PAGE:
How to Set up SSH keys on a Linux based Client/Server

An SSH key is an access credential in the SSH protocol. Its function is similar to that of user names and passwords, but the keys are primarily used for automated processes and for implementing single sign-on by system administrators and power users. SSH keys provide a more secure way of logging into servers with SSH than using a password alone. While a password can eventually be cracked with a brute force attack, SSH keys are nearly impossible to decipher by brute force alone. Generating a key pair provides user with two long string of characters: a public and a private key. So we can place the public key on any server, and then unlock it by connecting to it with a client that already has the private key. When the two match up, the system unlocks without the need for a password. We can increase security even more by protecting the private key with a passphrase. So lets get start.

1. Generating RSA key pairs :

The first step is to generating the public and private keys on the client machine. ssh-keygen utility is used to generate the key pairs :
 $ ssh-keygen -t rsa
At above '-t rsa' specifies the type of key to create, which is in this case rsa. And when we run the above command, then it will ask few questions
 Enter file in which to save the key (/home/ajay/.ssh/id_rsa):
It will show the default location where your public keys and private keys are stored, hit enter to leave it default
 Enter passphrase (empty for no passphrase):
Again it will ask for passphrase, and if you provide the passphrase then it required each time when you log in to your servers, Its basically adds extra security. To set passphrase, type your passphrase and hit enter two times, or two leave it, just hit enter twice.
 $ ssh-keygen -t rsa
 Generating public/private rsa key pair.
 Enter file in which to save the key (/home/ajay/.ssh/id_rsa):
 Enter passphrase (empty for no passphrase):
 Enter same passphrase again:
 Your identification has been saved in /home/ajay/.ssh/id_rsa.
 Your public key has been saved in /home/ajay/.ssh/
 The key fingerprint is:
 af:8f:f5:06:b4:6f:c2:d1:cf:62:77:b7:9b:65:9b:7a ajay@ubuntu
 The key's randomart image is:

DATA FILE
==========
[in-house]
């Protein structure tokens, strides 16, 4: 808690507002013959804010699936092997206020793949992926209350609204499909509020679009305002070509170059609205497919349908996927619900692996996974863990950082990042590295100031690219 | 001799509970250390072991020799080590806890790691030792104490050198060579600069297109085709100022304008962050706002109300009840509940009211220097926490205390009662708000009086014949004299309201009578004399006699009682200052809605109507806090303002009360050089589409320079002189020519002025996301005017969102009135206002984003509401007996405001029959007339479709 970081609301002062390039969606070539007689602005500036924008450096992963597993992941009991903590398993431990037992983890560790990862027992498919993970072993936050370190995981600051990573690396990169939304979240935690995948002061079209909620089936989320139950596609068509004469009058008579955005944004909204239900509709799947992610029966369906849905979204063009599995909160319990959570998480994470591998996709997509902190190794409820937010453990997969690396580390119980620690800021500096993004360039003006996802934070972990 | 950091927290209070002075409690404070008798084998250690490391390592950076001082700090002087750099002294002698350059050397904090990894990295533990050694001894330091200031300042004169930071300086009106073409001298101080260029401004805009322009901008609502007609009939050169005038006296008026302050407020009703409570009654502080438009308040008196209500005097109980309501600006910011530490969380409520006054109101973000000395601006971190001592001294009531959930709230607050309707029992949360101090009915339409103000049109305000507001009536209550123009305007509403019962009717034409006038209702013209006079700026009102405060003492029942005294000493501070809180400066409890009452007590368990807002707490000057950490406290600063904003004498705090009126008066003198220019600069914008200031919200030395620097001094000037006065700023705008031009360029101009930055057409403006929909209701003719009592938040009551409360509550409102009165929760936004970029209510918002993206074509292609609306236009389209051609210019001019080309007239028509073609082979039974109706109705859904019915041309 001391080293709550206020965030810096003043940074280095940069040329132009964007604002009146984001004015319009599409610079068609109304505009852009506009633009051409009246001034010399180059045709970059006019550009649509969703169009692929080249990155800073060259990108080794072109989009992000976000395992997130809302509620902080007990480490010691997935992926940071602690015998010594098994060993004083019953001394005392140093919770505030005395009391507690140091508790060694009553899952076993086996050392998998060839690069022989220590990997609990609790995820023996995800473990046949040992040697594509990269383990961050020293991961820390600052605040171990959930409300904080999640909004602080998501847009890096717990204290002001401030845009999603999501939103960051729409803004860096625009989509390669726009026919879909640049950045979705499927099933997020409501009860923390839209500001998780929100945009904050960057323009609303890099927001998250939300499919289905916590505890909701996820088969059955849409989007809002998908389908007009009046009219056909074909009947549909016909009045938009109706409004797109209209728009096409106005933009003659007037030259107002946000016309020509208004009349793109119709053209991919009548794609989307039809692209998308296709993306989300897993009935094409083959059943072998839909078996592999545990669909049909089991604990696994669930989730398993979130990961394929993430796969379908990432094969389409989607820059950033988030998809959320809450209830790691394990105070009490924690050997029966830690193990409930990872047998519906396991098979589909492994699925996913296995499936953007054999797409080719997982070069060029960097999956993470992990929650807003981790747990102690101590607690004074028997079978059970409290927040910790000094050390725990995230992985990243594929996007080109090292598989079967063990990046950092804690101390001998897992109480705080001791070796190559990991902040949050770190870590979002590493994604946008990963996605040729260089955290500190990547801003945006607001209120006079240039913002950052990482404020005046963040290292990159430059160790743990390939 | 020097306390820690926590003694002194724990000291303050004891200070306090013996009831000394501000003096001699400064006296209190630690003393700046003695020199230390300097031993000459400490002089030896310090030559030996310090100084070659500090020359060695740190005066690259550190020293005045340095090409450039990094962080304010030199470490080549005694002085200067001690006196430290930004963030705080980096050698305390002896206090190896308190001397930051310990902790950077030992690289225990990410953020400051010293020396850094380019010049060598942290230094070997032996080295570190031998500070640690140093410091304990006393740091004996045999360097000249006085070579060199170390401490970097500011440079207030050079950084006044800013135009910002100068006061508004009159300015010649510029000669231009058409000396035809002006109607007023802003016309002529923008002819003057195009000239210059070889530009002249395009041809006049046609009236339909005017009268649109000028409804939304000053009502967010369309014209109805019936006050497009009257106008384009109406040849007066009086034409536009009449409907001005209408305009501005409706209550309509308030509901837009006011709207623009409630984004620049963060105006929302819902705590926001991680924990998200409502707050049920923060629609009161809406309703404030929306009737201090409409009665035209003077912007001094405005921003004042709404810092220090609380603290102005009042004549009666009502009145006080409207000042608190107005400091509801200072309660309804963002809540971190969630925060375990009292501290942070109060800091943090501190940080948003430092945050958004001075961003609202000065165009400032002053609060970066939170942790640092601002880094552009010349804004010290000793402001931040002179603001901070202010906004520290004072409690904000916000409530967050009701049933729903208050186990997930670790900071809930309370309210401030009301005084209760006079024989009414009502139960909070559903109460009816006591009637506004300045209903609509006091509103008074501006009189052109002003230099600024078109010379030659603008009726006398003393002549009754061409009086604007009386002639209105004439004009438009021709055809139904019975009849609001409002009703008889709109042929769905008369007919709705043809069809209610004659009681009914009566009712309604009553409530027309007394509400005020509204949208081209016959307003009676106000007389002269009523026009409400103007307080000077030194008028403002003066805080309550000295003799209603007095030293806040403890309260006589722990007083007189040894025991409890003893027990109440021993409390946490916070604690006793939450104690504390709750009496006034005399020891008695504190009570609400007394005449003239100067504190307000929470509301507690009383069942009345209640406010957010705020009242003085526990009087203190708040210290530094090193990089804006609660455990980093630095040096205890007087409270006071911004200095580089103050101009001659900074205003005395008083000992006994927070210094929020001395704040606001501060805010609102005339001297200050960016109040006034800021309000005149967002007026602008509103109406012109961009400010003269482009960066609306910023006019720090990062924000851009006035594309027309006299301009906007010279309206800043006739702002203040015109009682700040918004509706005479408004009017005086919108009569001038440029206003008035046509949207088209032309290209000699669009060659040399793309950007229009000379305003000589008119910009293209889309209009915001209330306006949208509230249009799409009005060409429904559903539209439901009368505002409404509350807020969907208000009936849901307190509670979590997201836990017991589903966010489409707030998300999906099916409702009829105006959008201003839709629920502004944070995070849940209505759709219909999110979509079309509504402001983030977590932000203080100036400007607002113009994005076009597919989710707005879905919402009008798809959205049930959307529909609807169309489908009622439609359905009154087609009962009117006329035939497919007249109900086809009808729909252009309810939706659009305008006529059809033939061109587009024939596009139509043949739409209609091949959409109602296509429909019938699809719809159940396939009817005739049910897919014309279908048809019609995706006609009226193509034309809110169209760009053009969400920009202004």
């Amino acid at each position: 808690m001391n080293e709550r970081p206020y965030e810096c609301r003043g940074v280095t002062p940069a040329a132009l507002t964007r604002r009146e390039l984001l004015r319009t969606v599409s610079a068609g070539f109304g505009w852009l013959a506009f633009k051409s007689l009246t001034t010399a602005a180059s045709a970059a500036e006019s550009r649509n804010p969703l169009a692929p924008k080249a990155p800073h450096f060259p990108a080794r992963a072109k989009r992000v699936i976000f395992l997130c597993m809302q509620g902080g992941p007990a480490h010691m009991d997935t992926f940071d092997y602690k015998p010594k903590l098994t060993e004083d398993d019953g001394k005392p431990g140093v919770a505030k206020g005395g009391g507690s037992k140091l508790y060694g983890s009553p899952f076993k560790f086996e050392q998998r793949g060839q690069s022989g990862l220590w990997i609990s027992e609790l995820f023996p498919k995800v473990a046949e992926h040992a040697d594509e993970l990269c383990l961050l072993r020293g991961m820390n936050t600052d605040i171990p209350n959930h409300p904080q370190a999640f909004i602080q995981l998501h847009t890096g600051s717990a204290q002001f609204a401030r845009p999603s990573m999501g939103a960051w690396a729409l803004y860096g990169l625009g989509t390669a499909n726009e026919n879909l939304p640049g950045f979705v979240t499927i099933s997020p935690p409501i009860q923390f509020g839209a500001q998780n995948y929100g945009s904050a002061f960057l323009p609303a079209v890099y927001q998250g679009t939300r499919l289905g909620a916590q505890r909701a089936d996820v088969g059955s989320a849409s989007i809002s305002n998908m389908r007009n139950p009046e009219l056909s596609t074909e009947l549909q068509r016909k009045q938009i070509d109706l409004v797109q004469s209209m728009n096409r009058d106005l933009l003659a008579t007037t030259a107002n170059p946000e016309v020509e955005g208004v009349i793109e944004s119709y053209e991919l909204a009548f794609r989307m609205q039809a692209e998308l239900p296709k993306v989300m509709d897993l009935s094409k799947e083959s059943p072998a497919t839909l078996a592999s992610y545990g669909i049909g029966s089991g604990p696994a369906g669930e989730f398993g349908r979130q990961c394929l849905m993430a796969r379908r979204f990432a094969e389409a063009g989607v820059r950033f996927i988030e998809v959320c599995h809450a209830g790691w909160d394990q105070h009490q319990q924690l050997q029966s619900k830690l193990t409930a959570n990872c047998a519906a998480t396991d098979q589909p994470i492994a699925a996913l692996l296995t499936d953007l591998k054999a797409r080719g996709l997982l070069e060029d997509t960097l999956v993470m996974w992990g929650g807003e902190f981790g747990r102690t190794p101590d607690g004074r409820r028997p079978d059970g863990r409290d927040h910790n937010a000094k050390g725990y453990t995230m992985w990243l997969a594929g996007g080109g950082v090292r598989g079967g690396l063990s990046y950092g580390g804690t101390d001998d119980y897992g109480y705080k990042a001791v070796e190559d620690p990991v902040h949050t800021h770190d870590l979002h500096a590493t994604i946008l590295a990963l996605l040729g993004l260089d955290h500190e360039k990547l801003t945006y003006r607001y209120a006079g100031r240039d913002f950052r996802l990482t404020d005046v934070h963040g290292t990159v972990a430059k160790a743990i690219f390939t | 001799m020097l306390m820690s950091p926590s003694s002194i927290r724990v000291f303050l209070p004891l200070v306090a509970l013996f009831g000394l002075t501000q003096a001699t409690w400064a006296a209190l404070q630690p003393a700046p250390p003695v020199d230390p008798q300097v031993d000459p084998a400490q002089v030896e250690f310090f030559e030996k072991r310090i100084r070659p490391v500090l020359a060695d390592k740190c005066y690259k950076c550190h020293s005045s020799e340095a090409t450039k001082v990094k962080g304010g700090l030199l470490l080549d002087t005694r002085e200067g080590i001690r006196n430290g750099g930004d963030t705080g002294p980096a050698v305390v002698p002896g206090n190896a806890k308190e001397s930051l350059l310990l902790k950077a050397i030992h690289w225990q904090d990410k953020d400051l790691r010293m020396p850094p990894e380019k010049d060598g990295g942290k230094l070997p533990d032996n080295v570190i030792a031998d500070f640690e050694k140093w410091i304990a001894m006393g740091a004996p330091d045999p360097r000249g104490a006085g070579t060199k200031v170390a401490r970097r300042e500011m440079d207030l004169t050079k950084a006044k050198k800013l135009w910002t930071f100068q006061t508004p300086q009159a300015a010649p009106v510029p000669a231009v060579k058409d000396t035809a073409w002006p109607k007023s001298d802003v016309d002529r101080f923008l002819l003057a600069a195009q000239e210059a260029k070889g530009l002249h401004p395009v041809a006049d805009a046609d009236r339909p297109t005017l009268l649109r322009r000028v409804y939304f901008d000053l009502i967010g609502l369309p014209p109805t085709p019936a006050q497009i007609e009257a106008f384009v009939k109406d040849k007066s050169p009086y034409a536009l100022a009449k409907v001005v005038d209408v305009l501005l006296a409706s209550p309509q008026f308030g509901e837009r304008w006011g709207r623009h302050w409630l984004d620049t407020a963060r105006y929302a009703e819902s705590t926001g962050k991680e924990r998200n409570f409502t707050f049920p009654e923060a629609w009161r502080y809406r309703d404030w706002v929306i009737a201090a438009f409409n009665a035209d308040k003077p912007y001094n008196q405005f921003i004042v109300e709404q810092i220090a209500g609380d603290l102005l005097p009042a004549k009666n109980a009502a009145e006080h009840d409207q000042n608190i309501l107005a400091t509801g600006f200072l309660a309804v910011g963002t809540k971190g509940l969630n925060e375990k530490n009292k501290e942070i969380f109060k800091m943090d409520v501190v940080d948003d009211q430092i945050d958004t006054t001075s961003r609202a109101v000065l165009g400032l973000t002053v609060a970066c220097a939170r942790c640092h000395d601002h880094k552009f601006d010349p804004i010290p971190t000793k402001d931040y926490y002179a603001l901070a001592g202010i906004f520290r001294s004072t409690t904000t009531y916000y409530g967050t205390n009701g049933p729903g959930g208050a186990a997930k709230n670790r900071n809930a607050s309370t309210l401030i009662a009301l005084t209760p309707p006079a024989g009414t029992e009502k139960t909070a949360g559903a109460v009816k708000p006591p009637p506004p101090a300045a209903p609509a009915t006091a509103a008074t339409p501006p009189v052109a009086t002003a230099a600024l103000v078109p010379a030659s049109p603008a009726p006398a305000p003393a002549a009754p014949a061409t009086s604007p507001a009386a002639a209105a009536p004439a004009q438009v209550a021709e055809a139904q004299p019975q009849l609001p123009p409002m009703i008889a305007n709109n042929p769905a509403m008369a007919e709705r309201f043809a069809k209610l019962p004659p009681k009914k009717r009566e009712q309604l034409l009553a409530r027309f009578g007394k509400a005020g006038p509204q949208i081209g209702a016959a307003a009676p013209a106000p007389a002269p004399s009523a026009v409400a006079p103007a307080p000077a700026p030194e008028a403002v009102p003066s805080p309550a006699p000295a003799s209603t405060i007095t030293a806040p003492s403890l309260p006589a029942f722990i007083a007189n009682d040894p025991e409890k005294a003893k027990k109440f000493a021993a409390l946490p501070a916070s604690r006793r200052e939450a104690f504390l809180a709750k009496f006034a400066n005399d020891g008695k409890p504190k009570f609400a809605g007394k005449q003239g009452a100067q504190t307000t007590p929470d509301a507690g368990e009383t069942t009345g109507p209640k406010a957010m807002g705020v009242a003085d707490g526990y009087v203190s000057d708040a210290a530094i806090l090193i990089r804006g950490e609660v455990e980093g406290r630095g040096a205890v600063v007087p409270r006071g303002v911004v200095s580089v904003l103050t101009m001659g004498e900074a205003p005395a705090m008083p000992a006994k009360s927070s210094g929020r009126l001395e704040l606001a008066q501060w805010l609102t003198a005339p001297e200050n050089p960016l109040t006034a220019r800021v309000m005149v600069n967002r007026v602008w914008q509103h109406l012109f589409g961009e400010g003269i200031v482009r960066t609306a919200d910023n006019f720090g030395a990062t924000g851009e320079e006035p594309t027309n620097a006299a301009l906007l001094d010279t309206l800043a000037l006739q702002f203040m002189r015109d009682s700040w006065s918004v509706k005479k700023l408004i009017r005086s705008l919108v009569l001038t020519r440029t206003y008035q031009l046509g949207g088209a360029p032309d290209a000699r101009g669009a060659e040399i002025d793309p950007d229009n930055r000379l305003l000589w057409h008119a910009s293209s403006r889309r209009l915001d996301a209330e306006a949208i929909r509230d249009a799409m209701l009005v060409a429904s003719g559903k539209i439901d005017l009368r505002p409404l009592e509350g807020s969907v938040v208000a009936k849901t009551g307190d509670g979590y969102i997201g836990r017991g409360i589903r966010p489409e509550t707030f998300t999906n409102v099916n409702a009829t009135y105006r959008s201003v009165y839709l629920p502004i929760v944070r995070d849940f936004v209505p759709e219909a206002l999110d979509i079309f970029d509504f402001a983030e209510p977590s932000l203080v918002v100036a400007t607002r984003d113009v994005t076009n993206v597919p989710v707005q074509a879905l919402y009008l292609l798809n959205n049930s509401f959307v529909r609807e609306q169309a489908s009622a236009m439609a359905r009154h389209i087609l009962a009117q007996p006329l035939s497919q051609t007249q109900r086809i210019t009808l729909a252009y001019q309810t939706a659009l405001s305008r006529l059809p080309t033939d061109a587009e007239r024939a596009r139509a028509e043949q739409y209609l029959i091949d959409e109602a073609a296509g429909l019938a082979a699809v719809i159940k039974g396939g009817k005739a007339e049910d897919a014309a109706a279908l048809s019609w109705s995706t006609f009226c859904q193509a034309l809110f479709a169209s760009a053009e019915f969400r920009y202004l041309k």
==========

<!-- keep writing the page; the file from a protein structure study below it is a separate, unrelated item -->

+---[RSA 2048]----+
 |               |
 |                |
 |                 |
 |        .    |
 |        S. o     |
 |         .+ .    |  
 |         .o+ o  o|
 |         +o.* +EB|
 |        o..=.+oB+|
Now the public key is saved at /home/ajay/.ssh/ and private key is saved at /home/ajay/.ssh/id_rsa.

2. Copying Public SSH keys To the Servers

Once the key pair is generated, then we need to place the public key on the servers that we want to access. We can do this by two methods :

  • With ssh-copy-id

ssh-copy-id is a script which installs an SSH key on a server as an authorized key. The syntax would be
 $ ssh-copy-id username@remotehost/IPAddress
 $ ssh-copy-id test@ubuntusrv
The authenticity of host 'ubuntusrv (' can't be established.
ECDSA key fingerprint is e4:b2:2c:32:64:0f:92:11:ca:01:46:60:ea:67:7e:23.
Are you sure you want to continue connecting (yes/no)? yes
/usr/bin/ssh-copy-id: INFO: attempting to log in with the new key(s), to filter out any that are already installed
/usr/bin/ssh-copy-id: INFO: 1 key(s) remain to be installed -- if you are prompted now it is to install the new keys
test@ubuntusrv's password:

Number of key(s) added: 1

Now try logging into the machine, with:   "ssh 'test@ubuntusrv'"
and check to make sure that only the key(s) you wanted were added.
It will ask to 'continue connecting' type yes then hit enter. The ssh-copy-id will copy your public keys to server's "~/.ssh/authorized_keys" file.

  • Manual Method 

To do it manually, use the below command
 $ cat ~/.ssh/ | ssh username@remotehost "mkdir -p ~/.ssh && cat >> ~/.ssh/authorized_keys"
just replace the useranme and remotehost according to your server and run the above command and it will copy the public keys to servers authorized_key list. The above command will also ask for password for ssh-server just like above method.

Now we can login into our server test@ubuntusrv without providing password. However, if you set a passphrase, you will be asked to enter the passphrase at each time whenever you login.

Conclusion :

The Above shows, how to setting up SSH keys on a Linux based Client and Server systems.
Other SSH related posts :

How to reconnect to a disconnected ssh session on Linux based SSH Server
How to install OpenSSH Server on Ubuntu Linux 16.04
A Beginners Guide To SSH : How to start with SSH